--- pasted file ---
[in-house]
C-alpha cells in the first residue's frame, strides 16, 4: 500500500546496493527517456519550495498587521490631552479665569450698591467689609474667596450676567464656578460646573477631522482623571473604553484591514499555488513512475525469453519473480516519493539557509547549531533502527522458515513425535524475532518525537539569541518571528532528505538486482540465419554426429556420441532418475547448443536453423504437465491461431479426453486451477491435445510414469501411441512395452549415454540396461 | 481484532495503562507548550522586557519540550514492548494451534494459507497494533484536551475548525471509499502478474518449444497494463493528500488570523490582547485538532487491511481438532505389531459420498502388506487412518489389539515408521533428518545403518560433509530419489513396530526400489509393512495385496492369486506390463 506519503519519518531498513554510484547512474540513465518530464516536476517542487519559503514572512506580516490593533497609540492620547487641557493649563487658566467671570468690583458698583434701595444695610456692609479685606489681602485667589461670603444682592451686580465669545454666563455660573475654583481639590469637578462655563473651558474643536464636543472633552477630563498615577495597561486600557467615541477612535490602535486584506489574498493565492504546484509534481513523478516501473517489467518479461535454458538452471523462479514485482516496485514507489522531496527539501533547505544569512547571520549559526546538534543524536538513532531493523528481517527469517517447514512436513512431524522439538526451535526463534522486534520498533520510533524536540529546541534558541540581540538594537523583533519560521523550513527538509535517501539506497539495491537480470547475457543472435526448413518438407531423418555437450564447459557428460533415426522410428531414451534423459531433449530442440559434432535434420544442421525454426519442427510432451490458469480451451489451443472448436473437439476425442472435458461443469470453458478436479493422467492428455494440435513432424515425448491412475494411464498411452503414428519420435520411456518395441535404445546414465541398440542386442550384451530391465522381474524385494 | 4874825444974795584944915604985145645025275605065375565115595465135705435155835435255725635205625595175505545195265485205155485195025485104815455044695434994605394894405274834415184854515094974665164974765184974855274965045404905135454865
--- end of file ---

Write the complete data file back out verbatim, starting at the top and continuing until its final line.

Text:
[in-house]
C-alpha cells in the first residue's frame, strides 16, 4: 500500500546496493527517456519550495498587521490631552479665569450698591467689609474667596450676567464656578460646573477631522482623571473604553484591514499555488513512475525469453519473480516519493539557509547549531533502527522458515513425535524475532518525537539569541518571528532528505538486482540465419554426429556420441532418475547448443536453423504437465491461431479426453486451477491435445510414469501411441512395452549415454540396461 | 481484532495503562507548550522586557519540550514492548494451534494459507497494533484536551475548525471509499502478474518449444497494463493528500488570523490582547485538532487491511481438532505389531459420498502388506487412518489389539515408521533428518545403518560433509530419489513396530526400489509393512495385496492369486506390463 506519503519519518531498513554510484547512474540513465518530464516536476517542487519559503514572512506580516490593533497609540492620547487641557493649563487658566467671570468690583458698583434701595444695610456692609479685606489681602485667589461670603444682592451686580465669545454666563455660573475654583481639590469637578462655563473651558474643536464636543472633552477630563498615577495597561486600557467615541477612535490602535486584506489574498493565492504546484509534481513523478516501473517489467518479461535454458538452471523462479514485482516496485514507489522531496527539501533547505544569512547571520549559526546538534543524536538513532531493523528481517527469517517447514512436513512431524522439538526451535526463534522486534520498533520510533524536540529546541534558541540581540538594537523583533519560521523550513527538509535517501539506497539495491537480470547475457543472435526448413518438407531423418555437450564447459557428460533415426522410428531414451534423459531433449530442440559434432535434420544442421525454426519442427510432451490458469480451451489451443472448436473437439476425442472435458461443469470453458478436479493422467492428455494440435513432424515425448491412475494411464498411452503414428519420435520411456518395441535404445546414465541398440542386442550384451530391465522381474524385494 | 4874825444974795584944915604985145645025275605065375565115595465135705435155835435255725635205625595175505545195265485205155485195025485104815455044695434994605394894405274834415184854515094974665164974765184974855274965045404905135454865